USA 186 being half a minute late one hour after the manoeuvre, 17 Sept 2014, 19:32:02 UT. Chinese satellite Yaogan 11 also visible (click image to enlarge)
Ten days after the first post-summer-glareout observations of the KH-11 Keyhole/CRYSTAL optical reconnaissance satellite USA 186 (2005-042A), it has made another orbital manoeuvre.
In the evening of Wednesday 17 September I was targetting the satellite in a somewhat hazy sky, using the 1.4/85mm lens and a FOV near the tip of the Big Dipper tail.
To my surprise, the satellite was over half a minute late with respect to a 3-day-old element set. This suggested a manoeuvre. My observations were corroborated by video observations of Leo Barhorst in the Netherlands and visual observations by Pierre Neirinck in France, obtained during the same pass.
The image above shows one of my images. As it turns out, this image was taken perhaps only an hour after the manoeuvre! USA 186 is overtaking Yaogan 11 (2010-047A) in the image (the fainter shorter, upper trail). Yaogan 11 is a Chinese optical reconnaissance satellite.
Observations the following evening by Cees Bassa and me in the Netherlands showed the satellite running even more late by that time: it passed 6m 32s late, low in the west. My camera caught it very close to the image edge. A few hours later, Kevin Fetter in Canada captured it as well.
The Sept 17 and 18 observations suggest that the manoeuvre happened on Sept 17, just before I did my Sept 17 observations (perhaps only an hour before, i.e. less than one revolution!). The current orbital solutions vary a bit between analysts (the post-manoeuvre observational arc is still short), but they agree in that the manoeuvre slightly adjusted the inclination, raised perigee and lowered apogee.
The new orbit is sun-synchronous and close to a 321 x 417 km orbit (it was 265 x 440 km before the manoeuvre), i.e. perigee was raised by about 55 km and apogee lowered by about 23 km. The new orbit is more circular, and starts to conform to the orbit I envisioned in October 2013. I suspect more manoeuvres gently raising perigee and lowering apogee until an approximate 390 x 400 km orbit is reached will occur over the coming half year.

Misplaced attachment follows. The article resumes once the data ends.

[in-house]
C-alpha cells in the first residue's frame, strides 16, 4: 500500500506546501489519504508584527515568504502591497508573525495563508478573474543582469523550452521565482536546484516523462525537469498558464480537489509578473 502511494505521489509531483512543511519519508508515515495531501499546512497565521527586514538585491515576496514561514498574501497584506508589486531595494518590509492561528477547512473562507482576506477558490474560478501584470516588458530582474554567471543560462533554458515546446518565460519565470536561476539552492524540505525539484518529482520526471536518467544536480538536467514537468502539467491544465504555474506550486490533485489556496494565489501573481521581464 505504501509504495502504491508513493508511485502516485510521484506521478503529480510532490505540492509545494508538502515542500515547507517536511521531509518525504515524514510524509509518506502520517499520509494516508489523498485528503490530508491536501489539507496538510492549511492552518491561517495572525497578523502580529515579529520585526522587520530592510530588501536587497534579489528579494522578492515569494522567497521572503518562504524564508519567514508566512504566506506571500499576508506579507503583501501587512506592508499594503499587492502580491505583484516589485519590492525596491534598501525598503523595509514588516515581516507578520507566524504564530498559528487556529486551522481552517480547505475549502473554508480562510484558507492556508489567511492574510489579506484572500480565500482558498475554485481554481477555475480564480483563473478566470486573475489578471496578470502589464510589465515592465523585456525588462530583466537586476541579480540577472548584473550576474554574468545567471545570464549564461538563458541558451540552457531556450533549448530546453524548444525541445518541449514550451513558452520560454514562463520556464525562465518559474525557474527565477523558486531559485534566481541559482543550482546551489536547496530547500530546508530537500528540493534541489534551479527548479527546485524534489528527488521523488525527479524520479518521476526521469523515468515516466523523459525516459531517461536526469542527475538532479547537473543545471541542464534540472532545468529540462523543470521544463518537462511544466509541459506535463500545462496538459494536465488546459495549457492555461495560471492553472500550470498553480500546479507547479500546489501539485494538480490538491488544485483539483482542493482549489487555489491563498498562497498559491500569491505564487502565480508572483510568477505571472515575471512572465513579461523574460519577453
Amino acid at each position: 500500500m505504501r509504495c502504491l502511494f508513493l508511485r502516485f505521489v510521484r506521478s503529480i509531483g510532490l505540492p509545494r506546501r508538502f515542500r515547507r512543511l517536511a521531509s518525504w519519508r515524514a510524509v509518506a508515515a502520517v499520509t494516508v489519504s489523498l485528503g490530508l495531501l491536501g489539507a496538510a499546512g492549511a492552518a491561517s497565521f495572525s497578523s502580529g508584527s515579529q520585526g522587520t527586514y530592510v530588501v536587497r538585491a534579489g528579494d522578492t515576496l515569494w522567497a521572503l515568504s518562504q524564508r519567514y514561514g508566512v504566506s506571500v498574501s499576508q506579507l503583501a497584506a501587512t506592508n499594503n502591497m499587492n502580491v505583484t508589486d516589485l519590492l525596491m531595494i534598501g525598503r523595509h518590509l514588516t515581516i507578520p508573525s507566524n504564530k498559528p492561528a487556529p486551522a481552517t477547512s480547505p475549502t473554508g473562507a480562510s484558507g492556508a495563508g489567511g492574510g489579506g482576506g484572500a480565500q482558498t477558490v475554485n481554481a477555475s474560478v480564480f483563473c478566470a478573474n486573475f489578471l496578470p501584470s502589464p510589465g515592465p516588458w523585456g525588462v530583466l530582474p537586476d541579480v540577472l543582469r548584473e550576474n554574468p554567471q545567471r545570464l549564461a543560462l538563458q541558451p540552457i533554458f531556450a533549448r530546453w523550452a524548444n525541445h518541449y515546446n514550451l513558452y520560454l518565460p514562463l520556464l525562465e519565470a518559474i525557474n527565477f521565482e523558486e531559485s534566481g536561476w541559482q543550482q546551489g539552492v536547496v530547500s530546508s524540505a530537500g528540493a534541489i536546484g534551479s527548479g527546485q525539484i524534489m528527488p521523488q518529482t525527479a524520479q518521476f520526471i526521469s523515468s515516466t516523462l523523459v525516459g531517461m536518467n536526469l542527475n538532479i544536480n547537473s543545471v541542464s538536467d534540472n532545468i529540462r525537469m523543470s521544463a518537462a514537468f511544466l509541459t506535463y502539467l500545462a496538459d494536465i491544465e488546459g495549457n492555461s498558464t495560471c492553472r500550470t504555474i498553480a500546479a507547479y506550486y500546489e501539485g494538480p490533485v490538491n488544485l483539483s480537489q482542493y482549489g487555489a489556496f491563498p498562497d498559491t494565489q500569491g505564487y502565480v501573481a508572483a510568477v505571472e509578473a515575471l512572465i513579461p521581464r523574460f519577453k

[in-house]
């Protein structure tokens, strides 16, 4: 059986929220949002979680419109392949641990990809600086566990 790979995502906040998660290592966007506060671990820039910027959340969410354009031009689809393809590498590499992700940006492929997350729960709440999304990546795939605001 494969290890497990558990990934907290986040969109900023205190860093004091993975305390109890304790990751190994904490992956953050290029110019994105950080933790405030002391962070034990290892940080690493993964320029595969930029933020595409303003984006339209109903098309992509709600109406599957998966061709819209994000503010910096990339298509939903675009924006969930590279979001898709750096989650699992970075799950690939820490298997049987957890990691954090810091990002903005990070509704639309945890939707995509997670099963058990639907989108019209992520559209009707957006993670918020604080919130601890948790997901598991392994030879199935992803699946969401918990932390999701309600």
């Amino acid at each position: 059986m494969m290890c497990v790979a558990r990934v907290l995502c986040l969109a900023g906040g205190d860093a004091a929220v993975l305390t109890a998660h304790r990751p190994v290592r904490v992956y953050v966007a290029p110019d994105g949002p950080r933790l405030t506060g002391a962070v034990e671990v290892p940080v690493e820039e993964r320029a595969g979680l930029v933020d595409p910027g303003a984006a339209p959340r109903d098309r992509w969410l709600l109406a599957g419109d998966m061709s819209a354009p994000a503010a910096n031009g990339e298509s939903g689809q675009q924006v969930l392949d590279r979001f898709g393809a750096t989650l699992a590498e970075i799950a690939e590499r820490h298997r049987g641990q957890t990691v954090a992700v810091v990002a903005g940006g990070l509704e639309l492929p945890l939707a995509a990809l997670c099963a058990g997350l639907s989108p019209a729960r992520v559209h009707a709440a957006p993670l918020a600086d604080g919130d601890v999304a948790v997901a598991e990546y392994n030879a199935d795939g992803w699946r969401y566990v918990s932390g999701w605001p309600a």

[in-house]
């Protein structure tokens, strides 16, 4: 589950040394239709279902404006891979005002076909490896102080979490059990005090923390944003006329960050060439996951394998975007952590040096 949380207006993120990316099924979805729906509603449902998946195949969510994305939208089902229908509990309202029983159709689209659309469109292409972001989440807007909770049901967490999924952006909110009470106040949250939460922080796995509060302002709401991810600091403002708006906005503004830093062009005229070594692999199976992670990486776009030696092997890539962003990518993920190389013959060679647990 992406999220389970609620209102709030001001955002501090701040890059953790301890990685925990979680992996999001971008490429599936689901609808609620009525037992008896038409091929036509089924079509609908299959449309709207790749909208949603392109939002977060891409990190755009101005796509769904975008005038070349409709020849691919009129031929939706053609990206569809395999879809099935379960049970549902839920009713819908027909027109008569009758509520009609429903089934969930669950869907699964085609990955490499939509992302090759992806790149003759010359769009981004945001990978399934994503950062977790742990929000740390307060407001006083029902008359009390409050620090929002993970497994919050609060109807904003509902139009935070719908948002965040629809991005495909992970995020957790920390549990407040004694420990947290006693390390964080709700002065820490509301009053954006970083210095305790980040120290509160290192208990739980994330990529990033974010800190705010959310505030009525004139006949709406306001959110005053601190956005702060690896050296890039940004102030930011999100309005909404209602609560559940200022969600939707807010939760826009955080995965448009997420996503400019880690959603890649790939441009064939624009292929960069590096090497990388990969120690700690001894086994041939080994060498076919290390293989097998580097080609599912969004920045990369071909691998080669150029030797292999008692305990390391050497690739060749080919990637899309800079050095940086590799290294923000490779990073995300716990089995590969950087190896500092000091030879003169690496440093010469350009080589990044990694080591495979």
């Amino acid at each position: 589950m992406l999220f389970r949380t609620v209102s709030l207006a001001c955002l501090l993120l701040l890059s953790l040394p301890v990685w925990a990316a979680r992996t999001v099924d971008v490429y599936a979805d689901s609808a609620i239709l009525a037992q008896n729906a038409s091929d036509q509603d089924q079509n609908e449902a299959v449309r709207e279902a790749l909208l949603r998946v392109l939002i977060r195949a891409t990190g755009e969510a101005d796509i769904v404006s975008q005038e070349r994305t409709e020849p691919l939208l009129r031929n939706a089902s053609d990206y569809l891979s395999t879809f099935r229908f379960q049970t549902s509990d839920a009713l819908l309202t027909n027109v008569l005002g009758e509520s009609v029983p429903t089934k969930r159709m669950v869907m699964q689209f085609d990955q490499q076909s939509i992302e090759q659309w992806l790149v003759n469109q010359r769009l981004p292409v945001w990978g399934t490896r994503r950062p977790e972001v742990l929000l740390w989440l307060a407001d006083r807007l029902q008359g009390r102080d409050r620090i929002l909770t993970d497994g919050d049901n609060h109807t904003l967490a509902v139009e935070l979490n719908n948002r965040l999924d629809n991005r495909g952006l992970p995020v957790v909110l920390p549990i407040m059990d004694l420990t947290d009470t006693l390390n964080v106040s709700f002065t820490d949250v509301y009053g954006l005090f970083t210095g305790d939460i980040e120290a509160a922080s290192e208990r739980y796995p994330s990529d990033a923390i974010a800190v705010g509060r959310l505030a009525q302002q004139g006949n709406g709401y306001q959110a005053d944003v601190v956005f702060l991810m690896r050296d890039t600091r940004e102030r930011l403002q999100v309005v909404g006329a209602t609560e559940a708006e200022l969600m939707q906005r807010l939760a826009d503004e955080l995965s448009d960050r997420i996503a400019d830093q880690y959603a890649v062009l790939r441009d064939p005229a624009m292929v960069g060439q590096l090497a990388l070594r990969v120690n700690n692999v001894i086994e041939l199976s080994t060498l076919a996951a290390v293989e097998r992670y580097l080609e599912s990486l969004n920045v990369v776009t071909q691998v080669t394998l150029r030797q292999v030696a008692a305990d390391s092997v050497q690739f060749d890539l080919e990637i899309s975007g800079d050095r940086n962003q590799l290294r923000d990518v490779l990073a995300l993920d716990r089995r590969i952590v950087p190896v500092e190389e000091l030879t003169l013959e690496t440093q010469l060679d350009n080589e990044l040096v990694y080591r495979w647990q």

An analysis using COLA suggests the manoeuvre(s) occured on 17 September, either near 17:46 UT or 18:25 UT. Or perhaps (and I favour that) it was a double manoeuvre, performed near both of these moments.
17:46 UT corresponds to passage through the ascending node on the equator, only minutes after passing through perigee. 18:25 UT corresponds to passing through apogee.
A manoeuvre to change inclination is normally done in one of the orbital nodes, or near the poles. A manoeuvre to raise or lower perigee is normally done while the satellite passes through it's apogee, and a manoeuvre to raise or lower apogee is normally done in the perigee. If either one of these (in the current case: the perigee) closely coincides with passage through one of the nodes, this is the ideal moment to change both peri- or apogee, and the inclination in one boost, which spares fuel.
It is very difficult to adjust the inclination, change the apogee altitude and change the perigee altitude in one manoeuvre.
My favoured scenario is therefore that a first manoeuvre happened near 17:46 UTC in or near the ascending node (and near perigee). This lowered the apogee altitude from 440 to 417 km, and allowed a slight adjustment of the inclination at the same time. Half a revolution later, while passing through apogee near 18:25 UTC, a second manoeuvre was made to raise the perigee altitude from 265 to 321 km.
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